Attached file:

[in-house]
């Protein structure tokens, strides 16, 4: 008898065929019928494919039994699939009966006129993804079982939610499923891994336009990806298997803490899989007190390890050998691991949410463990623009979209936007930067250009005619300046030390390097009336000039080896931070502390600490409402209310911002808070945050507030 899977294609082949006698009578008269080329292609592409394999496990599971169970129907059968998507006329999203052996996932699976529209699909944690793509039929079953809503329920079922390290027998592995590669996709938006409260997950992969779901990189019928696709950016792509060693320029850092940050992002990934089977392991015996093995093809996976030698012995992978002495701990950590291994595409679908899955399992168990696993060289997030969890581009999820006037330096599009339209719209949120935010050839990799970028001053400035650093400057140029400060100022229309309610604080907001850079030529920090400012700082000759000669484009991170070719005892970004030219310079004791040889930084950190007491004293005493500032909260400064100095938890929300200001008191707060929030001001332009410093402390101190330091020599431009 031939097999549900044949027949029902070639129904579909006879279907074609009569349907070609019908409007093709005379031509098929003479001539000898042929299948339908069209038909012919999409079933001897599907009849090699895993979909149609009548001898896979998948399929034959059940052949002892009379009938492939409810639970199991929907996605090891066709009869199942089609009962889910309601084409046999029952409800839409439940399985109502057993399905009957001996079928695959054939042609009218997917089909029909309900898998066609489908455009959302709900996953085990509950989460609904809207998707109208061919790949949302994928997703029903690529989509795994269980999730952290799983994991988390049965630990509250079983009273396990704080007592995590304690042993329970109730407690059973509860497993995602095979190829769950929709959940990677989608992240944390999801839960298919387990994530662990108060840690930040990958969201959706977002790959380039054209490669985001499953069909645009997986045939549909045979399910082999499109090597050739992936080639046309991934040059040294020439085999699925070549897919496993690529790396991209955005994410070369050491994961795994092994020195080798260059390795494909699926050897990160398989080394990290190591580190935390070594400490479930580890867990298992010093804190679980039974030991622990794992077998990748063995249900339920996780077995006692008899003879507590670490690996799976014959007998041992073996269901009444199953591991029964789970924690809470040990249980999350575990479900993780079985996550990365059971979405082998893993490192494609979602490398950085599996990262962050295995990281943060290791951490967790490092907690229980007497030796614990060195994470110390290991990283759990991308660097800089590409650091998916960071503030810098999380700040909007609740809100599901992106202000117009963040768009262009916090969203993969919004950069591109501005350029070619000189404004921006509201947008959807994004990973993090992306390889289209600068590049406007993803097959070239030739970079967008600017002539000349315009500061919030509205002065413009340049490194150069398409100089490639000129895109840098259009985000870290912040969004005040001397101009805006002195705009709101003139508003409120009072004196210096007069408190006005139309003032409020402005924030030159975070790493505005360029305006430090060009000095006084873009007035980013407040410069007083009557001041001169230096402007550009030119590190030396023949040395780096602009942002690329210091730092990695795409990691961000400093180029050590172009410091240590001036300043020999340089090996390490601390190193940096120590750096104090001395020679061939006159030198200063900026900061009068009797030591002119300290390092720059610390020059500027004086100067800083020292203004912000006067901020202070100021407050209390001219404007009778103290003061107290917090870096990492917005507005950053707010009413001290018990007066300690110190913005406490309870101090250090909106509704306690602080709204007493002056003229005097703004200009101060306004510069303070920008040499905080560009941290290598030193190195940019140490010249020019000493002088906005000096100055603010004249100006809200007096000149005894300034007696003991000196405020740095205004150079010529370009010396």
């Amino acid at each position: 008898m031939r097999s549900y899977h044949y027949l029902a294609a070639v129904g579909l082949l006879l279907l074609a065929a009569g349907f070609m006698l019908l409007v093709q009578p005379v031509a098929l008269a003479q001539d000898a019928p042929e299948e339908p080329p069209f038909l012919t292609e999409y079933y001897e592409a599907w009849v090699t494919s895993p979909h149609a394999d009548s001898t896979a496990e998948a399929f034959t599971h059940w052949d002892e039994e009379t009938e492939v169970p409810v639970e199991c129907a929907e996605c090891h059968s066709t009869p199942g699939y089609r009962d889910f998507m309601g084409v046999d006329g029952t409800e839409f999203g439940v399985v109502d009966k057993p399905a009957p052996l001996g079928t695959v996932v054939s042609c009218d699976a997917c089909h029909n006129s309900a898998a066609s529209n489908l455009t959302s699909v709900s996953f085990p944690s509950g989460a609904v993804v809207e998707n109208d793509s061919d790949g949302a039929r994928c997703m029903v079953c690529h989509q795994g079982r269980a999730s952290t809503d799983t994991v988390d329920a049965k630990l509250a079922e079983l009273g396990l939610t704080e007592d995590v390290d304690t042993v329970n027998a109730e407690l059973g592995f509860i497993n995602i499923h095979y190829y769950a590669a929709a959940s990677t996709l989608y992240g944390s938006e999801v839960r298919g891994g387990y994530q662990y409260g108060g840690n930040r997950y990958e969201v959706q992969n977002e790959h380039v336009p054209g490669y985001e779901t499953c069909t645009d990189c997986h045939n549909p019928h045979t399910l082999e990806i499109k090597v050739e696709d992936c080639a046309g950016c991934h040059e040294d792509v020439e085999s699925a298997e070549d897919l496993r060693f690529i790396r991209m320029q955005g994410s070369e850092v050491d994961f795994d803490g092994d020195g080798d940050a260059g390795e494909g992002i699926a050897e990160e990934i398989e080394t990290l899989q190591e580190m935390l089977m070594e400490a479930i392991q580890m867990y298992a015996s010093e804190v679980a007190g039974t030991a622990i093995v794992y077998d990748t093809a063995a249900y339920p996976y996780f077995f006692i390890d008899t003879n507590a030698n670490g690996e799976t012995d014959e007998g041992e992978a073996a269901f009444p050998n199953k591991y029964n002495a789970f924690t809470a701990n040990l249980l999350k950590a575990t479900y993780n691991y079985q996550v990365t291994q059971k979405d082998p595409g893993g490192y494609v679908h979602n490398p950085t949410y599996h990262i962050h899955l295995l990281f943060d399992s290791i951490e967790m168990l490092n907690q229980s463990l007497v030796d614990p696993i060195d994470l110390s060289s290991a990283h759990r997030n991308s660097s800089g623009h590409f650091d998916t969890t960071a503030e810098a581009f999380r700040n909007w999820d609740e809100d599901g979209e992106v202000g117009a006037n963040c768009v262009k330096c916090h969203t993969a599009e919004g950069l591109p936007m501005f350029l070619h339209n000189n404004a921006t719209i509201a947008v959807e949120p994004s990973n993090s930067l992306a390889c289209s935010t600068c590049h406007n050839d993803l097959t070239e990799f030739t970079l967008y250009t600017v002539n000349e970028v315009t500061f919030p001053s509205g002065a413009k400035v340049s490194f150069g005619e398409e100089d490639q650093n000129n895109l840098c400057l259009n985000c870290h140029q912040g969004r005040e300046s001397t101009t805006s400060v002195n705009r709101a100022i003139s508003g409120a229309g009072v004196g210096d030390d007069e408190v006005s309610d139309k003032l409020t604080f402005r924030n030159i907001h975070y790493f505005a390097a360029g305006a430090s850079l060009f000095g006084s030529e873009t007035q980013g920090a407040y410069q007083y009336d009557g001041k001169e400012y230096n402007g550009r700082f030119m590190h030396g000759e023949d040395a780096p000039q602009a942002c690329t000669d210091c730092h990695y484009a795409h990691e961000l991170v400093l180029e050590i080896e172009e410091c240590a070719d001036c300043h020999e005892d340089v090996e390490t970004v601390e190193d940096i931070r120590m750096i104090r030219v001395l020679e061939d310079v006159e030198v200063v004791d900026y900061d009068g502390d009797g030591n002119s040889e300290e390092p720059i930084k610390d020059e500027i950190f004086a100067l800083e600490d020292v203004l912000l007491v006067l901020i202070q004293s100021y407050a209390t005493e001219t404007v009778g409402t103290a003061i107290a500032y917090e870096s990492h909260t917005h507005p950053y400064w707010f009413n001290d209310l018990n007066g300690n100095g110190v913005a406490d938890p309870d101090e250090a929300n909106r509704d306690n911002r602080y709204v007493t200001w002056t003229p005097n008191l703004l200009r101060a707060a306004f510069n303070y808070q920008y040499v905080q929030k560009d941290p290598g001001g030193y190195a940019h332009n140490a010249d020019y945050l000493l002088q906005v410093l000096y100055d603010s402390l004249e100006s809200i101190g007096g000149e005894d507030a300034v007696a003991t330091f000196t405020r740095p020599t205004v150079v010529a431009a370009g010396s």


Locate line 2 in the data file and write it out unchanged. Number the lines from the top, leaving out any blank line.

């Protein structure tokens, strides 16, 4: 008898065929019928494919039994699939009966006129993804079982939610499923891994336009990806298997803490899989007190390890050998691991949410463990623009979209936007930067250009005619300046030390390097009336000039080896931070502390600490409402209310911002808070945050507030 899977294609082949006698009578008269080329292609592409394999496990599971169970129907059968998507006329999203052996996932699976529209699909944690793509039929079953809503329920079922390290027998592995590669996709938006409260997950992969779901990189019928696709950016792509060693320029850092940050992002990934089977392991015996093995093809996976030698012995992978002495701990950590291994595409679908899955399992168990696993060289997030969890581009999820006037330096599009339209719209949120935010050839990799970028001053400035650093400057140029400060100022229309309610604080907001850079030529920090400012700082000759000669484009991170070719005892970004030219310079004791040889930084950190007491004293005493500032909260400064100095938890929300200001008191707060929030001001332009410093402390101190330091020599431009 031939097999549900044949027949029902070639129904579909006879279907074609009569349907070609019908409007093709005379031509098929003479001539000898042929299948339908069209038909012919999409079933001897599907009849090699895993979909149609009548001898896979998948399929034959059940052949002892009379009938492939409810639970199991929907996605090891066709009869199942089609009962889910309601084409046999029952409800839409439940399985109502057993399905009957001996079928695959054939042609009218997917089909029909309900898998066609489908455009959302709900996953085990509950989460609904809207998707109208061919790949949302994928997703029903690529989509795994269980999730952290799983994991988390049965630990509250079983009273396990704080007592995590304690042993329970109730407690059973509860497993995602095979190829769950929709959940990677989608992240944390999801839960298919387990994530662990108060840690930040990958969201959706977002790959380039054209490669985001499953069909645009997986045939549909045979399910082999499109090597050739992936080639046309991934040059040294020439085999699925070549897919496993690529790396991209955005994410070369050491994961795994092994020195080798260059390795494909699926050897990160398989080394990290190591580190935390070594400490479930580890867990298992010093804190679980039974030991622990794992077998990748063995249900339920996780077995006692008899003879507590670490690996799976014959007998041992073996269901009444199953591991029964789970924690809470040990249980999350575990479900993780079985996550990365059971979405082998893993490192494609979602490398950085599996990262962050295995990281943060290791951490967790490092907690229980007497030796614990060195994470110390290991990283759990991308660097800089590409650091998916960071503030810098999380700040909007609740809100599901992106202000117009963040768009262009916090969203993969919004950069591109501005350029070619000189404004921006509201947008959807994004990973993090992306390889289209600068590049406007993803097959070239030739970079967008600017002539000349315009500061919030509205002065413009340049490194150069398409100089490639000129895109840098259009985000870290912040969004005040001397101009805006002195705009709101003139508003409120009072004196210096007069408190006005139309003032409020402005924030030159975070790493505005360029305006430090060009000095006084873009007035980013407040410069007083009557001041001169230096402007550009030119590190030396023949040395780096602009942002690329210091730092990695795409990691961000400093180029050590172009410091240590001036300043020999340089090996390490601390190193940096120590750096104090001395020679061939006159030198200063900026900061009068009797030591002119300290390092720059610390020059500027004086100067800083020292203004912000006067901020202070100021407050209390001219404007009778103290003061107290917090870096990492917005507005950053707010009413001290018990007066300690110190913005406490309870101090250090909106509704306690602080709204007493002056003229005097703004200009101060306004510069303070920008040499905080560009941290290598030193190195940019140490010249020019000493002088906005000096100055603010004249100006809200007096000149005894300034007696003991000196405020740095205004150079010529370009010396």